Advertisements
    Advertisements
  • Following Us

  • Categories

  • Check out the Archives









  • Awards & Nominations

  • Advertisements

Non-Review Review: Hold the Dark

“Do you have any idea what’s outside these windows? How black it gets?”

An enlightening piece of work.

In the American consciousness, the frontier is a haunted place.

In some ways, it is a concept distinct to the United States, at least in contrast to Europe. The boundaries within Europe were established centuries ago; although they might shift and bend, the contours of the continent have been known to the people who inhabited it for millennia. In contrast, to the settlers who arrived from Europe, the North American frontier was a mystery and an enigma. The frontier is distinct a border space. A border implies a point of collision that might be crossed, the neatly delineated boundary between one place and another.

Let Bisons be Bisons.

The frontier is something entirely different. It represents the edge of reason, and limit of what is knowable. To reach the end of the frontier is to reach the end of “the West.” In geographical terms, off the western shore of the North American continent lies “the East.” In more abstract terms, the American frontier is an imaginary space rather than a literal one. After all, Jeremy Saulnier’s previous film – Green Room – suggested that the frontier could be found somewhere  surprisingly close to urbanity, only a few hours away from the familiar comforts of Portland.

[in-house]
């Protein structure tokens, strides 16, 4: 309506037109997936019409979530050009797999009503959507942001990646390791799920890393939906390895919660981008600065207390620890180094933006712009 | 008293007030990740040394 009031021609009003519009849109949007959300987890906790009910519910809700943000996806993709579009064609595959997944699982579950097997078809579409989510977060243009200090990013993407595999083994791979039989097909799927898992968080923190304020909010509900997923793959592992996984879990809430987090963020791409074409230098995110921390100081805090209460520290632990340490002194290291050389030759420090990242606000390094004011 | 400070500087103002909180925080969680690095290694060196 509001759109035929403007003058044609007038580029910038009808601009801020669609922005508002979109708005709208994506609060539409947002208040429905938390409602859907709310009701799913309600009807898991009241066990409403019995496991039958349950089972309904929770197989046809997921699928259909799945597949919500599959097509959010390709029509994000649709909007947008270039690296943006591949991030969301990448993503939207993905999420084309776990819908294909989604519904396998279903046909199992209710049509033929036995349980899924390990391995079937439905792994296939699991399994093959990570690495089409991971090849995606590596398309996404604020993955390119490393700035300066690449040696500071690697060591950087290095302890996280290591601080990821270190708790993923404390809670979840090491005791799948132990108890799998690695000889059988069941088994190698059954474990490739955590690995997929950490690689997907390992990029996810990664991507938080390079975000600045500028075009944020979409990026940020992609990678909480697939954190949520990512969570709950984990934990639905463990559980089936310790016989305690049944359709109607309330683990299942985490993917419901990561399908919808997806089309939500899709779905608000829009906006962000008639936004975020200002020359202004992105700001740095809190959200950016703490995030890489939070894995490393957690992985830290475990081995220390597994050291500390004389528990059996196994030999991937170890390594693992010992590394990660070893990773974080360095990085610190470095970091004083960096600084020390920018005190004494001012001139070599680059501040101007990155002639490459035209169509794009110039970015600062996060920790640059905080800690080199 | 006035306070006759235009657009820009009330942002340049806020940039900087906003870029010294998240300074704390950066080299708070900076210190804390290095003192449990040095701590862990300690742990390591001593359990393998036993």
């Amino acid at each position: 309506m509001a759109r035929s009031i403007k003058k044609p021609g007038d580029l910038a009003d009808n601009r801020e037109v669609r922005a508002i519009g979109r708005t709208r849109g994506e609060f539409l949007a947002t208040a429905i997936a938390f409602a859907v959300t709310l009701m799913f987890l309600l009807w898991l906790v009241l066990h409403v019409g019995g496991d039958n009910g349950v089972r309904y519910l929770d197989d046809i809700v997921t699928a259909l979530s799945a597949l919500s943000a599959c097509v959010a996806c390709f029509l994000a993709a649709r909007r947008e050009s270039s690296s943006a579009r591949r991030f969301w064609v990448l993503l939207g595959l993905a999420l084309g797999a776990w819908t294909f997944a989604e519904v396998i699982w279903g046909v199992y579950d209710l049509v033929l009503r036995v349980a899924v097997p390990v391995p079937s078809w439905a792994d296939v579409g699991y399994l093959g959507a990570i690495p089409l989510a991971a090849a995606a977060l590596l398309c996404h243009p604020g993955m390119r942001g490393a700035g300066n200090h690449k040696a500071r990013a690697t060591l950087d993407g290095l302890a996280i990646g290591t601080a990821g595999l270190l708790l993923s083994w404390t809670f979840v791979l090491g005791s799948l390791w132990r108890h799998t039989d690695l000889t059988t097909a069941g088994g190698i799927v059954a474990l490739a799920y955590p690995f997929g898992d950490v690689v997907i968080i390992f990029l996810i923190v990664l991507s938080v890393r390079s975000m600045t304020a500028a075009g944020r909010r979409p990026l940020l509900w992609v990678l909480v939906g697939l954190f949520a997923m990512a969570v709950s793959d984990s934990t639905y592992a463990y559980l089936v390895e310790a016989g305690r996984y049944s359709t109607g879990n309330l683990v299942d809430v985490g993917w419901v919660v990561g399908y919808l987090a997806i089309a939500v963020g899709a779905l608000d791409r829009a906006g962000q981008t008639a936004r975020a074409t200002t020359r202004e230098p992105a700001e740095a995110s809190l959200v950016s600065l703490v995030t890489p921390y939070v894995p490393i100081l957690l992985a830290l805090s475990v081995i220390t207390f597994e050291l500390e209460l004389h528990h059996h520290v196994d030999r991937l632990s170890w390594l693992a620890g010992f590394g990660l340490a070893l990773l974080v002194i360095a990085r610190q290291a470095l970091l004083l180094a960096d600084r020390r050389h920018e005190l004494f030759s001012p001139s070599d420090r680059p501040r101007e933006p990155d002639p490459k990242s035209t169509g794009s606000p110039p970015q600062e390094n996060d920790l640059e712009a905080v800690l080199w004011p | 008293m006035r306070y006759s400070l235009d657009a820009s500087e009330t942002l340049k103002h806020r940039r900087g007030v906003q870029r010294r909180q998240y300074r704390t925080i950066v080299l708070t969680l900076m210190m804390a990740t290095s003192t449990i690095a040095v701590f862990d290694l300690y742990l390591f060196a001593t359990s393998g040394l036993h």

Hold the Dark takes place in a decidedly more remote environment, against the snow backdrops of Alaska. Saulnier goes to great lengths to illustrate the isolation of that environment, paying particular attention to how long it takes Russell Core to reach the small Alaskan town that serves as the starting point of the story before venturing out into the real wilderness. At another point, Vernon Slone stops by an old hostel on his travels. Asked for his point of origin, he’s informed that there was no road connecting the two places. “Not directly,” he clarifies.

Shedding some light on the matter.

As with the snow-covered western wilderness in Wind River, there is a sense that Hold the Dark unfolds against the very limit of the American frontier, at the point where the continent has ceased to provide for the settlers and instead has become something harsh and unforgiving. It is a place that has been settled by humans, but is perhaps untouched by humanity. If Green Room allowed Saulnier to explore the vipers coiled underneath familiar rocks, then Hold the Dark is a story about the animals that hunt at the very edge of civilisation.